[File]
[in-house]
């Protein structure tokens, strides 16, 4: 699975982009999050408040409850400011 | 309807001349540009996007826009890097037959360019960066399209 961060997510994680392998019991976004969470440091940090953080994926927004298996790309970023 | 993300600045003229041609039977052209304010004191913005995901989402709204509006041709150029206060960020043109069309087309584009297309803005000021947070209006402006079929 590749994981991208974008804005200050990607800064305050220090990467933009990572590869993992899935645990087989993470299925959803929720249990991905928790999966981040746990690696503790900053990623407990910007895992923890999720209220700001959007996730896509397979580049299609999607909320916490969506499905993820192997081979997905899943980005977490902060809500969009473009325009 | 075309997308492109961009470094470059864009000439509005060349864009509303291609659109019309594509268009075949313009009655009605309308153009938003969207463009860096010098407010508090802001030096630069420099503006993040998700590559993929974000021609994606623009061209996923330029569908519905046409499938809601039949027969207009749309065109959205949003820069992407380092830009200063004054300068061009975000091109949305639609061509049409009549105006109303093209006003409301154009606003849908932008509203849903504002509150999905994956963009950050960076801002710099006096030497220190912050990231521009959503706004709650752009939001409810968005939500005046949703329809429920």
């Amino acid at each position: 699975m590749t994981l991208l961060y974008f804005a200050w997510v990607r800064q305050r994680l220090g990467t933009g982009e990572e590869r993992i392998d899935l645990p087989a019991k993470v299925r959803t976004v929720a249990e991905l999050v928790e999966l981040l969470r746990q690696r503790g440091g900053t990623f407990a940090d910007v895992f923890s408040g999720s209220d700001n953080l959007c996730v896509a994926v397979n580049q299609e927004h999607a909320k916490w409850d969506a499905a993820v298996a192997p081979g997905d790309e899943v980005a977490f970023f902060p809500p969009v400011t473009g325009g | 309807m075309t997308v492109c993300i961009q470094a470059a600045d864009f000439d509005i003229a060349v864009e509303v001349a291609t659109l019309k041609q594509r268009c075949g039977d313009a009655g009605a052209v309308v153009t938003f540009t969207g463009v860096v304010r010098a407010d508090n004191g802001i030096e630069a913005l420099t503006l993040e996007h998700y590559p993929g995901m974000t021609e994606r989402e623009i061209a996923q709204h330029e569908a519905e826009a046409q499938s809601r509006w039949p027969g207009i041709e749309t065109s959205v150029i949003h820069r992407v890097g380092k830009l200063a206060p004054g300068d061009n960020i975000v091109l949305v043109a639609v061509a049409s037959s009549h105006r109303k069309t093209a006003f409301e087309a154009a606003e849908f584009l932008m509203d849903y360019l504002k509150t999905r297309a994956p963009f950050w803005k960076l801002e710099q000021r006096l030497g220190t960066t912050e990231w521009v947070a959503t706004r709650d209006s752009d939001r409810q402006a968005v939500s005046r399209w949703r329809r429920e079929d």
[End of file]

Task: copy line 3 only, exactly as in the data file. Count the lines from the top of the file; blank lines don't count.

């Amino acid at each position: 699975m590749t994981l991208l961060y974008f804005a200050w997510v990607r800064q305050r994680l220090g990467t933009g982009e990572e590869r993992i392998d899935l645990p087989a019991k993470v299925r959803t976004v929720a249990e991905l999050v928790e999966l981040l969470r746990q690696r503790g440091g900053t990623f407990a940090d910007v895992f923890s408040g999720s209220d700001n953080l959007c996730v896509a994926v397979n580049q299609e927004h999607a909320k916490w409850d969506a499905a993820v298996a192997p081979g997905d790309e899943v980005a977490f970023f902060p809500p969009v400011t473009g325009g | 309807m075309t997308v492109c993300i961009q470094a470059a600045d864009f000439d509005i003229a060349v864009e509303v001349a291609t659109l019309k041609q594509r268009c075949g039977d313009a009655g009605a052209v309308v153009t938003f540009t969207g463009v860096v304010r010098a407010d508090n004191g802001i030096e630069a913005l420099t503006l993040e996007h998700y590559p993929g995901m974000t021609e994606r989402e623009i061209a996923q709204h330029e569908a519905e826009a046409q499938s809601r509006w039949p027969g207009i041709e749309t065109s959205v150029i949003h820069r992407v890097g380092k830009l200063a206060p004054g300068d061009n960020i975000v091109l949305v043109a639609v061509a049409s037959s009549h105006r109303k069309t093209a006003f409301e087309a154009a606003e849908f584009l932008m509203d849903y360019l504002k509150t999905r297309a994956p963009f950050w803005k960076l801002e710099q000021r006096l030497g220190t960066t912050e990231w521009v947070a959503t706004r709650d209006s752009d939001r409810q402006a968005v939500s005046r399209w949703r329809r429920e079929d």